The State of the Nation: The State of Hispanic America

Nov 11, 2021, 5:00 pm6:30 pm
Virtual via Zoom
Office of Population Research
Public / Open To All
Event Description

Part three: The State of Hispanic America
November 11, 2021 5:00 pm – Zoom


State of the Nation Series

The COVID-19 pandemic threw the world into paralysis, exposing weaknesses in public health policies, and revealing large inequalities of class, race, and gender.  In the United States the crisis was compounded by nation-wide demonstrations in support of racial justice following the murder of George Floyd. Among those most affected by police violence, Coronavirus infection, and subsequent death are black, brown, and indigenous people who are also overrepresented among the poor and afflicted.  Nearly 50 percent of those who have died as a result of COVID-19 contagion are people of color. 

In light of such momentous developments, Princeton’s Office of Population Research presents a five-part series of conversations and debate focusing on the state of critical national groups: African Americas, Hispanic Americans, Asian Americans, and Native Americans.  The purpose of the series is to illuminate the conditions surrounding vulnerable citizens and residents. 

An introductory session covering top findings about the groups under scrutiny will be followed by sessions more deliberately focusing on four distinct populations.  Each panel will feature three speakers and one respondent. They will deliver short remarks followed by interchange among themselves and dialogue with those attending the event.  The sessions will be recorded and available on this website.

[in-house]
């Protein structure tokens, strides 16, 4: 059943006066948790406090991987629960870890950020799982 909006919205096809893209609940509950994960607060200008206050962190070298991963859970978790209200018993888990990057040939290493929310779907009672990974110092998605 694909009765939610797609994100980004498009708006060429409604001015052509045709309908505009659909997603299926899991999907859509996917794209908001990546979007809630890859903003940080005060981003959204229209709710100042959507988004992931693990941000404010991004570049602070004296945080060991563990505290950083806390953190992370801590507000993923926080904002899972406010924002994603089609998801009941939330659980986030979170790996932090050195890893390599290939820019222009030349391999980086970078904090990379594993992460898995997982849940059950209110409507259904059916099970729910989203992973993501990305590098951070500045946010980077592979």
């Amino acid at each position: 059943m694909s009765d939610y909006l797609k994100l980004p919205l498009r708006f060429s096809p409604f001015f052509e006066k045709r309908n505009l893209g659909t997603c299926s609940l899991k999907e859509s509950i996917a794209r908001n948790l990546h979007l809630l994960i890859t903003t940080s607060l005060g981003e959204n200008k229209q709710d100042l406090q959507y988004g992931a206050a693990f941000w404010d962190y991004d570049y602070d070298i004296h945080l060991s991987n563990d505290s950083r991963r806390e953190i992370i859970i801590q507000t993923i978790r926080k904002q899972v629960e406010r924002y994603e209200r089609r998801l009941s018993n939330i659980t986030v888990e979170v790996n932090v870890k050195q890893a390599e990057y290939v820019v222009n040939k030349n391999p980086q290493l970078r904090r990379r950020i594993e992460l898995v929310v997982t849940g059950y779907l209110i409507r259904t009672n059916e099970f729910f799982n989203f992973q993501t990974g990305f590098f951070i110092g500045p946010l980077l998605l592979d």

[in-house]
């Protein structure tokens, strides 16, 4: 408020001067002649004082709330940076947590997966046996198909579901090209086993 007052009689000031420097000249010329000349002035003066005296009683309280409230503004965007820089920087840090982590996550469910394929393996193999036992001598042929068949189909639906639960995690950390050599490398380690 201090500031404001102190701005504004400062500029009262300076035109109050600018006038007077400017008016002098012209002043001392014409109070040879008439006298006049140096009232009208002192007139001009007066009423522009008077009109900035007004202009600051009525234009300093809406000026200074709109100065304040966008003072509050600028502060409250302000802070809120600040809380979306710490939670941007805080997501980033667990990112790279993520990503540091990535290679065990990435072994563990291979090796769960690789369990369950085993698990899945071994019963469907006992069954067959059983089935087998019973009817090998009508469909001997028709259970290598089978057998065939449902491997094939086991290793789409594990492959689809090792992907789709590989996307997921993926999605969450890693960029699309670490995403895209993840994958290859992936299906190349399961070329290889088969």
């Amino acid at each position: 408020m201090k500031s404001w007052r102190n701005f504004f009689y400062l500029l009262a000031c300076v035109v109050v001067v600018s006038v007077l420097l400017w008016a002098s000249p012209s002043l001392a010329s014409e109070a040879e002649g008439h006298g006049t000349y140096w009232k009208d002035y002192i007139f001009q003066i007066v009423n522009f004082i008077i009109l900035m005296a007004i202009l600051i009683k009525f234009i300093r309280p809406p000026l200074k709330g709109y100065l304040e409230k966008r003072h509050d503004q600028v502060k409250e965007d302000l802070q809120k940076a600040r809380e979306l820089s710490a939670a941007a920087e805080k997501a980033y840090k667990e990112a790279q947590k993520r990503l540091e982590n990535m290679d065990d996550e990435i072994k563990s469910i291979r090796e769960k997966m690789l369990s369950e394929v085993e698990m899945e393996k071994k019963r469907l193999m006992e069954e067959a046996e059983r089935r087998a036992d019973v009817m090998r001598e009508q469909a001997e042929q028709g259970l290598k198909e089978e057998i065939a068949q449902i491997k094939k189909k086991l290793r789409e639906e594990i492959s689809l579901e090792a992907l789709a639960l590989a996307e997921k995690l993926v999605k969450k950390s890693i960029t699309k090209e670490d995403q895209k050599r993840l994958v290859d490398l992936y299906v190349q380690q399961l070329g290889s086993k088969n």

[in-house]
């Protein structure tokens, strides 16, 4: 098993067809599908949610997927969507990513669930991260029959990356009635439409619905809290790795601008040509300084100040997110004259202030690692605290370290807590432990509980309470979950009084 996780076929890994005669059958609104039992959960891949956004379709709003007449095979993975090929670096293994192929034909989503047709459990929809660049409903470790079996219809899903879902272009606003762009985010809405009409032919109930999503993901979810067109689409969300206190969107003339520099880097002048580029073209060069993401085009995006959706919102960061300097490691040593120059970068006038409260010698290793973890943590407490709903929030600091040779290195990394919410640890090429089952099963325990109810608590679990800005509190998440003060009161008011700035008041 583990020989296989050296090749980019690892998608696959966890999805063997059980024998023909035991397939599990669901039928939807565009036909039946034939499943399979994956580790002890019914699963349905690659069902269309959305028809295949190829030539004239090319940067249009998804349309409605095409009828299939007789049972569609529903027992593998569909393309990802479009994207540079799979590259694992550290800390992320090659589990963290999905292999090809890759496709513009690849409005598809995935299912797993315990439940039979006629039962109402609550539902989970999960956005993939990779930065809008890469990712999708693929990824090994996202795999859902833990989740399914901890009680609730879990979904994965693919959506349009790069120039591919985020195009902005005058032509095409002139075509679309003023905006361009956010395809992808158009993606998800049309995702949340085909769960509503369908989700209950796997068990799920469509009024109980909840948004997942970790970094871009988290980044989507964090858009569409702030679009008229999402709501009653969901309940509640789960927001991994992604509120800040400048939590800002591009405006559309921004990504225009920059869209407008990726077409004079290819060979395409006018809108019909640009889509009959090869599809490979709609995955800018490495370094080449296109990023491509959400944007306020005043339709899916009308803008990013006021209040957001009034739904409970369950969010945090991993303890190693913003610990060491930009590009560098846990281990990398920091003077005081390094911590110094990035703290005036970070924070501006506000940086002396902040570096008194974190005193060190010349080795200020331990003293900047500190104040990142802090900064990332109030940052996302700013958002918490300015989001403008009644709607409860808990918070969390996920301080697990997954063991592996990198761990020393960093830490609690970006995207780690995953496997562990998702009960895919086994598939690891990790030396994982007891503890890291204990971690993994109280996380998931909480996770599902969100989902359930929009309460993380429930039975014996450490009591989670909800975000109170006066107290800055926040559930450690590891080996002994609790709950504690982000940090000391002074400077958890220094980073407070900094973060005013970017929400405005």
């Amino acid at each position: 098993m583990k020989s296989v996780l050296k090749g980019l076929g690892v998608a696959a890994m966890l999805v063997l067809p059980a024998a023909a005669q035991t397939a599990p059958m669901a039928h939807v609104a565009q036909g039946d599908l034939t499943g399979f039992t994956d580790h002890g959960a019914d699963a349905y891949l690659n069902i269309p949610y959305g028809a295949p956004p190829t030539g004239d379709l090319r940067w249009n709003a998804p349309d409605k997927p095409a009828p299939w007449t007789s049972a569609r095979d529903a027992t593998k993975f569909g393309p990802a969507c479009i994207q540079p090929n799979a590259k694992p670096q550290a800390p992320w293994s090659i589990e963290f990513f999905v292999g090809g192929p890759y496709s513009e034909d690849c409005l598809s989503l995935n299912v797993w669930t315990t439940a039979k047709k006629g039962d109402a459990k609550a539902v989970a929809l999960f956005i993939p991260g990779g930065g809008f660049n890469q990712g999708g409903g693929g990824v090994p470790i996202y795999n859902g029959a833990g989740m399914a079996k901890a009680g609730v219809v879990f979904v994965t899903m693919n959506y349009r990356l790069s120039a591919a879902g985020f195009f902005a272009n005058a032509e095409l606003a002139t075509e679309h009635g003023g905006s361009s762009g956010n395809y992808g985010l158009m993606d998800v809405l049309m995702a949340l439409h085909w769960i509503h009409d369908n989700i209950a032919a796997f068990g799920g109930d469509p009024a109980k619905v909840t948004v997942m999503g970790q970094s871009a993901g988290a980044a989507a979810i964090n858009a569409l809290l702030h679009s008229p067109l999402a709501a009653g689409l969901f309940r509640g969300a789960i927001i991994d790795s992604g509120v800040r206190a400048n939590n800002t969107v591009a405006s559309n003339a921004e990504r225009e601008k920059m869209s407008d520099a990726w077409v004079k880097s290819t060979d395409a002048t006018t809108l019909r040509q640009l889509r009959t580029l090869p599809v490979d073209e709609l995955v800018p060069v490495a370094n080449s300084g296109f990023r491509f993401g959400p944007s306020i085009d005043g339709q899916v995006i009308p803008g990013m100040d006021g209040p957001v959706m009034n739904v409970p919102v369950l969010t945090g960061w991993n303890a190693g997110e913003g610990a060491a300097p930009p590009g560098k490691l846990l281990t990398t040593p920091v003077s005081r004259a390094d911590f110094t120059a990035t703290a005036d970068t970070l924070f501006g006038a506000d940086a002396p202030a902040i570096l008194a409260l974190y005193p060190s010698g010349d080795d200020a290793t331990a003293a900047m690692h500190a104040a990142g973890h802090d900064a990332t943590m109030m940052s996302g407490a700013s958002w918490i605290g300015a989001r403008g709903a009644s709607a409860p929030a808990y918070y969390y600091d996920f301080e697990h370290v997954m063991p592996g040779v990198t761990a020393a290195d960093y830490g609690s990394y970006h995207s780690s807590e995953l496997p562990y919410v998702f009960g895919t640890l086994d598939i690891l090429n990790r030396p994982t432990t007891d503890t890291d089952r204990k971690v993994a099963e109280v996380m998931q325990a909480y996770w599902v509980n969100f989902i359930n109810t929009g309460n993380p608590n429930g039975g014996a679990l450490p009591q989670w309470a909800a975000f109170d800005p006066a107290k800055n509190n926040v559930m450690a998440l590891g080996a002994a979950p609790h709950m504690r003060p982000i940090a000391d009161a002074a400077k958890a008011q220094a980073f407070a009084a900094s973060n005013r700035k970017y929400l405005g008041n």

The State of Hispanic America

Hispanics in the United States are a highly heterogeneous population encompassing long established citizens; newly arrived immigrants; and people boasting a multiplicity of national ancestries. As a whole, they comprise 18.5 percent of the U.S. population. Like African Americans, they are overrepresented among those who have died from COVID-19 infections. According to data from the Center for Disease control, 21.3 percent of such deaths are among Hispanics. Of special concern are an estimated ten million unauthorized immigrants, many of whom are employed in essential occupations but lack minimal health protections or means of social incorporation. "The State of Hispanic Americans" gives voice to prominent intellectuals as they assess the challenges facing the largest minority group in the United States.

Event Type
Panel Discussion
Event Category
AAS Recommended Events


Any individual, including visitors to campus, who requires an accommodation should contact Dionne Worthy ( at least one week in advance of the event.